‘They were the generation whose young men were killed off like flies in the flower of their youth’ (21).
War and memory are incredibly interesting yet challenging themes to explore from our chosen memoirs. Many of the authors’ war memories will be highly influenced by wider cultural narratives and they may unconsciously project their retrospective thoughts of wartime onto their recollections. David Silbey questions ‘When working-class men wrote or spoke of their loyalty to nation, how much of what they said was a genuine feeling, and how much resulted from external social and cultural pressures?’ (2004, 7). Therefore, it is important to highlight and negotiate any national ‘myths’ and focus on allowing our author’s to express and articulate their own personal memories of war.
When writing ‘Through Rough Ways’, Winifred Relph successfully allows her childhood voice to lead the narrative. When Winifred is remembering events from when she was very young, she shares her innocent and naïve thoughts with the reader, rather than letting her adult voice overshadow them. Consequently, as Winifred was only two when WWI began, her recollections of this period are raw and, I suggest, not overly intersected by public narratives.
Although Winifred does not address war as a central aspect of her memoir, the theme is carried throughout the whole narrative and she recalls the outbreak of war as a very exciting period. She writes: ‘The First World War had started and soon our village was full of the sound of marching feet – boys in khaki uniform marching through the streets on the way to the “Front” (21). Her small village of Edenbridge, usually quiet and undisturbed, was suddenly flooded with hundreds of young and excitable men.
Winifred recalls: ‘The shop was always full of soldiers drinking coffee or tea and we sat on their knees and were tossed in the air while they cracked jokes in their warm northern voices’ (21). Winifred and her younger siblings were too young to truly understand the significance of war and were simply enjoying the extra company and attention the soldiers gave them. Furthermore, the Relph family benefited financially from the influx of soldiers: ‘mother put a table up and sold cups of tea and coffee to the soldiers; and also bought a stock of soldier’s buttons, threads, and other odds and ends that might be useful to them’ (21). Winifred’s mother saw this busy period as a great opportunity to earn extra money for the family but, also, assist the soldiers and the overall war effort.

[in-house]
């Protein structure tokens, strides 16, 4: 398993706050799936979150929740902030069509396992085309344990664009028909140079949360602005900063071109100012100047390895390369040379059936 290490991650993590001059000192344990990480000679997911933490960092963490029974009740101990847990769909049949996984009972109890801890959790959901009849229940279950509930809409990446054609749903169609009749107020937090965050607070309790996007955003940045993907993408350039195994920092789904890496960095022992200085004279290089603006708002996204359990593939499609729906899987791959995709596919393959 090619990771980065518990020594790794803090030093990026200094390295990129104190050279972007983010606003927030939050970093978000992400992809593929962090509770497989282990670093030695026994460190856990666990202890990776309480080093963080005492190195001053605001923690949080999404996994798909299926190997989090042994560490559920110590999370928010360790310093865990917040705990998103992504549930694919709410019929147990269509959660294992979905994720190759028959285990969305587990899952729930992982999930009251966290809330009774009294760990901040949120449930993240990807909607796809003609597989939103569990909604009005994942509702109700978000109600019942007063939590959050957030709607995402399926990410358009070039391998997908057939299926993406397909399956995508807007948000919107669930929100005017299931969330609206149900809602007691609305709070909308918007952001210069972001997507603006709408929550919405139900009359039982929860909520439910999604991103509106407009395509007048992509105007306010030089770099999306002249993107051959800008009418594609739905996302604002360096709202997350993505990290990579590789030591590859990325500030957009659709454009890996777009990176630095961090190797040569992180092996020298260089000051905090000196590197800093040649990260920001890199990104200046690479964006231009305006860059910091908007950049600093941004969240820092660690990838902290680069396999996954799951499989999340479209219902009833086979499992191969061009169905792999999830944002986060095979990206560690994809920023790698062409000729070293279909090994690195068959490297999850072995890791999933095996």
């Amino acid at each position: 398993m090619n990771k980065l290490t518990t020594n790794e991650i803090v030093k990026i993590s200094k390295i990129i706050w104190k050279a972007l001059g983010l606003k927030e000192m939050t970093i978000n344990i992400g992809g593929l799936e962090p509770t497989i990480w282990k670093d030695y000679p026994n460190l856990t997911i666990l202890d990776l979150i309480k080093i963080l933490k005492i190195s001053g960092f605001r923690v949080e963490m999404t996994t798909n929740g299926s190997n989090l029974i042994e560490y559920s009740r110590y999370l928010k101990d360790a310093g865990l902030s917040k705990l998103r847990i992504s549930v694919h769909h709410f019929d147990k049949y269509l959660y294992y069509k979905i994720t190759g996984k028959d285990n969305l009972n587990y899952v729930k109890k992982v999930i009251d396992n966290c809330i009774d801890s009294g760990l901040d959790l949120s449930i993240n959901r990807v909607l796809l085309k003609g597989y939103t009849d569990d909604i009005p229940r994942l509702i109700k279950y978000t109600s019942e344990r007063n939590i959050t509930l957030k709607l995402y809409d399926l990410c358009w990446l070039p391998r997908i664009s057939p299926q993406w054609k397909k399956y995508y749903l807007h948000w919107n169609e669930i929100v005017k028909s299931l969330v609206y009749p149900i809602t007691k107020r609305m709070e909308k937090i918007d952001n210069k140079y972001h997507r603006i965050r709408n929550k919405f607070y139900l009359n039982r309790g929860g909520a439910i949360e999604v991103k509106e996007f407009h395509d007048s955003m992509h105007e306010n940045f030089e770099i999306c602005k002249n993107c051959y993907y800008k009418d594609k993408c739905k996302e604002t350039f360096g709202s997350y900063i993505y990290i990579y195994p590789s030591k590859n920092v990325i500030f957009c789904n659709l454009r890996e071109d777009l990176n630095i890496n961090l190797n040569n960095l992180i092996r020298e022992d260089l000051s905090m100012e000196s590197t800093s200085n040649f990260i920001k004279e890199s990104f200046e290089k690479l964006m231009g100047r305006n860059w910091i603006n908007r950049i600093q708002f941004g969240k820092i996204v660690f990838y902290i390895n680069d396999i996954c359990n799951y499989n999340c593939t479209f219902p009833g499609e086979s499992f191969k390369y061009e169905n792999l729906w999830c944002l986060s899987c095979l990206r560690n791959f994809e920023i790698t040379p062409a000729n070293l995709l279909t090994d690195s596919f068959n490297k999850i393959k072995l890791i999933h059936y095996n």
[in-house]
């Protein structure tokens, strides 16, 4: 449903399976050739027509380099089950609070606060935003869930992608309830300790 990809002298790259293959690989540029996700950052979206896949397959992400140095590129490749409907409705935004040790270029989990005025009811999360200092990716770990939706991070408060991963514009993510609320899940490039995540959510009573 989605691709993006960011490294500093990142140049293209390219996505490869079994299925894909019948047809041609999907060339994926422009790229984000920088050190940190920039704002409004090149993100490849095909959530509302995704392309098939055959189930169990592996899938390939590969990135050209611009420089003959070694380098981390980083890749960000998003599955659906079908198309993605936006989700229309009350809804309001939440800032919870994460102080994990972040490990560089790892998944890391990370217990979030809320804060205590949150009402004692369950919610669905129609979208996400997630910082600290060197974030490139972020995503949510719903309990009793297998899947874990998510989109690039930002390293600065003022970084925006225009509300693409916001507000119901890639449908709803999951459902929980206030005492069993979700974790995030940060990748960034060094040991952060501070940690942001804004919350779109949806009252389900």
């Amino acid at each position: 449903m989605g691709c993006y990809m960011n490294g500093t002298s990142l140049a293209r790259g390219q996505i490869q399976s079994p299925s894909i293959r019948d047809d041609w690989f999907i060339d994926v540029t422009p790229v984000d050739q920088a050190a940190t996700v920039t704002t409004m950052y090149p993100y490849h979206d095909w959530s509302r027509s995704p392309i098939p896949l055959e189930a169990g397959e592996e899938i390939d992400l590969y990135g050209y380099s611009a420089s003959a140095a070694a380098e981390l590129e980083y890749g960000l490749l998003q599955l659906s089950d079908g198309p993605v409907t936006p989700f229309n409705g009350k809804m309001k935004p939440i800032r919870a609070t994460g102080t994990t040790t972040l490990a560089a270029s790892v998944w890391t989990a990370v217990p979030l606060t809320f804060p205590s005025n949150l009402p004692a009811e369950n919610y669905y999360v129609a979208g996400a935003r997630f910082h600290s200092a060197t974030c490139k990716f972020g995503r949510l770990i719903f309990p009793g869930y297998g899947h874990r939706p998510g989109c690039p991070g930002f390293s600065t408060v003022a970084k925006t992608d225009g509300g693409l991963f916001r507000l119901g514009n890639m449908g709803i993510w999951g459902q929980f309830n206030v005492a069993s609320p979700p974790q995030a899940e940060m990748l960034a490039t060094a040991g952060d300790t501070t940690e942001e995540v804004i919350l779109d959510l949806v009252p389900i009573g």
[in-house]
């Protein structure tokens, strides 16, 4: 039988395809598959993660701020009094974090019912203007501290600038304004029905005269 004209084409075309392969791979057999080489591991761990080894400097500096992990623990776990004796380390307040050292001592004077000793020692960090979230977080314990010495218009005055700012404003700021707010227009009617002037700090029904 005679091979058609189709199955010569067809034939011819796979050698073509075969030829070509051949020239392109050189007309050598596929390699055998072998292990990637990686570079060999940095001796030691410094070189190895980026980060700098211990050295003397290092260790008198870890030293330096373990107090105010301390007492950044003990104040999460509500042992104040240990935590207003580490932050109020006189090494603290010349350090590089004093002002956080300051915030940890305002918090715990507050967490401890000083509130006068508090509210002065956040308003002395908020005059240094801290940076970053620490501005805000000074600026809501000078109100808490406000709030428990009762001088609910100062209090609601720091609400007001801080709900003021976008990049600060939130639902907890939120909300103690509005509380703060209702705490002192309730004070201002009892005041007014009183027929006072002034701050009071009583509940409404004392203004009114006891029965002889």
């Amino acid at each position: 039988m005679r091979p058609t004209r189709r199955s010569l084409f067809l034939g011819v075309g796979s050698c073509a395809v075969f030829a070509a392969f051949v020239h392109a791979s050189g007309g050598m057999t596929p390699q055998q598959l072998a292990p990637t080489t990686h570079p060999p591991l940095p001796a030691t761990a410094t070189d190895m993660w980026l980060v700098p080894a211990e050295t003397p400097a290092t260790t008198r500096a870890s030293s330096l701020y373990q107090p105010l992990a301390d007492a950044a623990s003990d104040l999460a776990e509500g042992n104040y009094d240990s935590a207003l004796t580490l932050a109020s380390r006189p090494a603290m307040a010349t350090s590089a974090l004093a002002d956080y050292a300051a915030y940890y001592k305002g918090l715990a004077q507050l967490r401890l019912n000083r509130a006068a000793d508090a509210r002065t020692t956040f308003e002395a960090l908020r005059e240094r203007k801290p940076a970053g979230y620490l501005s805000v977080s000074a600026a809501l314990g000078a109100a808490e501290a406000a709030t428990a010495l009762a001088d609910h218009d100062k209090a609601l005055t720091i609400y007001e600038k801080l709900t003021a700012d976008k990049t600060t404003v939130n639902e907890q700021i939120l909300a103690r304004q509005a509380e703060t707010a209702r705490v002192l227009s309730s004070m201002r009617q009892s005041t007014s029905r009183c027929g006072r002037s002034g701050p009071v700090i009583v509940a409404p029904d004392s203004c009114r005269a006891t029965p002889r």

Silbey highlights: ‘The war itself demanded a near-unanimous effort from Britain. The First World War was a mass war that required the mobilization of the entire society’ (2004, 7). Like hundreds of other villages and towns across the country, Edenbridge was caught up in the enthusiasm of the moment and the severity of a looming World War had not been fully considered by most. Winifred suggests: ‘We were not to know that most of the boys would never return and the cousins would never marry – they were the generation whose young men were killed off like flies in the flower of their youth’ (21). Britain had been so quickly propelled into patriotism and ‘supporting the cause’ (23), that no one could have comprehended the sheer destruction, devastation and loss that WWI would bring.
Relph, Winifred, in Burnett, John, David Vincent, David Mayall (eds) The Autobiography of the Working Class: An Annotated, Critical Bibliography, 3 vols (Brighton: Harvester, 1987) 2:657
Silbey, David. The British Working Class and Enthusiasm for War, 1914-1916. (London: Routledge, 2004)
Strange, Julie Marie; Carnevali, Francesca. 20th Century Britain: Economic, Cultural and Social Change. (London: Routledge, 2014)
2:657 Relph, Winifred, ‘Through Rough Ways’, TS, pp. 120 (c. 63,000 words). Burnett Collection of Working Class Autobiography, Brunel University Library
‘Poster for WWI enlistment’ from ‘gettyimages’ http://www.gettyimages.co.uk/detail/news-photo/world-war-1-recruiting-and-enlistment-poster-great-britain-news-photo/506028155 accessed: 14/12/15
‘Propaganda for WWI’ from ‘firstworldwar’ http://www.firstworldwar.com/posters/uk.htm accessed: 14/12/15
‘WWI British patriotic postcard’ from worldwar1postcards.com accessed: 14/12/15